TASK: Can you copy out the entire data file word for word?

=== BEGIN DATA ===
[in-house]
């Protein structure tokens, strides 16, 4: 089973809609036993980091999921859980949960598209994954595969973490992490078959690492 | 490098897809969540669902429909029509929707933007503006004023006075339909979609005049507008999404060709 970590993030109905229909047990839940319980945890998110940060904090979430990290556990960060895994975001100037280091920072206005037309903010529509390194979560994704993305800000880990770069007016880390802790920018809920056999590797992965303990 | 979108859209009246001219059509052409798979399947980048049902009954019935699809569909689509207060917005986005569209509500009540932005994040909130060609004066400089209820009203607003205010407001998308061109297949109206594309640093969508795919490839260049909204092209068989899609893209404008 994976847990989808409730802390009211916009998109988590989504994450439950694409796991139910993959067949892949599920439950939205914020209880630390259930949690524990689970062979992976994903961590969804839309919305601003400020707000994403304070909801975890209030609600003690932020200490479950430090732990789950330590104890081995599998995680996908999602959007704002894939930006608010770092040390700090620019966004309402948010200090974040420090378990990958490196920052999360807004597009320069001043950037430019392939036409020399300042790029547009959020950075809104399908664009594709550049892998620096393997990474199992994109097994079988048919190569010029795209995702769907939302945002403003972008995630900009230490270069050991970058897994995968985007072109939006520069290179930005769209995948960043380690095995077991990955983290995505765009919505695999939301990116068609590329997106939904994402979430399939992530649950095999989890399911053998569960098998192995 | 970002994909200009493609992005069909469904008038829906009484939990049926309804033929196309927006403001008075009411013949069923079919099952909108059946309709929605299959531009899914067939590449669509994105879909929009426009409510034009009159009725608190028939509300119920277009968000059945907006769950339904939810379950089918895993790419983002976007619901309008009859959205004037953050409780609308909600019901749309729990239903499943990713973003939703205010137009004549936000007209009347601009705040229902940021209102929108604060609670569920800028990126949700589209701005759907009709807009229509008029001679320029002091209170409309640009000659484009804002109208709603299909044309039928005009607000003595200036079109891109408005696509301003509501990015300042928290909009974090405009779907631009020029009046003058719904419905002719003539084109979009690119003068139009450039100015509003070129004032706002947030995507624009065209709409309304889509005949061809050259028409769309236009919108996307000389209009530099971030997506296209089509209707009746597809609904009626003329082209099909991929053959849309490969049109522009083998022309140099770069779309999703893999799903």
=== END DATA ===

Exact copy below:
[in-house]
């Protein structure tokens, strides 16, 4: 089973809609036993980091999921859980949960598209994954595969973490992490078959690492 | 490098897809969540669902429909029509929707933007503006004023006075339909979609005049507008999404060709 970590993030109905229909047990839940319980945890998110940060904090979430990290556990960060895994975001100037280091920072206005037309903010529509390194979560994704993305800000880990770069007016880390802790920018809920056999590797992965303990 | 979108859209009246001219059509052409798979399947980048049902009954019935699809569909689509207060917005986005569209509500009540932005994040909130060609004066400089209820009203607003205010407001998308061109297949109206594309640093969508795919490839260049909204092209068989899609893209404008 994976847990989808409730802390009211916009998109988590989504994450439950694409796991139910993959067949892949599920439950939205914020209880630390259930949690524990689970062979992976994903961590969804839309919305601003400020707000994403304070909801975890209030609600003690932020200490479950430090732990789950330590104890081995599998995680996908999602959007704002894939930006608010770092040390700090620019966004309402948010200090974040420090378990990958490196920052999360807004597009320069001043950037430019392939036409020399300042790029547009959020950075809104399908664009594709550049892998620096393997990474199992994109097994079988048919190569010029795209995702769907939302945002403003972008995630900009230490270069050991970058897994995968985007072109939006520069290179930005769209995948960043380690095995077991990955983290995505765009919505695999939301990116068609590329997106939904994402979430399939992530649950095999989890399911053998569960098998192995 | 970002994909200009493609992005069909469904008038829906009484939990049926309804033929196309927006403001008075009411013949069923079919099952909108059946309709929605299959531009899914067939590449669509994105879909929009426009409510034009009159009725608190028939509300119920277009968000059945907006769950339904939810379950089918895993790419983002976007619901309008009859959205004037953050409780609308909600019901749309729990239903499943990713973003939703205010137009004549936000007209009347601009705040229902940021209102929108604060609670569920800028990126949700589209701005759907009709807009229509008029001679320029002091209170409309640009000659484009804002109208709603299909044309039928005009607000003595200036079109891109408005696509301003509501990015300042928290909009974090405009779907631009020029009046003058719904419905002719003539084109979009690119003068139009450039100015509003070129004032706002947030995507624009065209709409309304889509005949061809050259028409769309236009919108996307000389209009530099971030997506296209089509209707009746597809609904009626003329082209099909991929053959849309490969049109522009083998022309140099770069779309999703893999799903």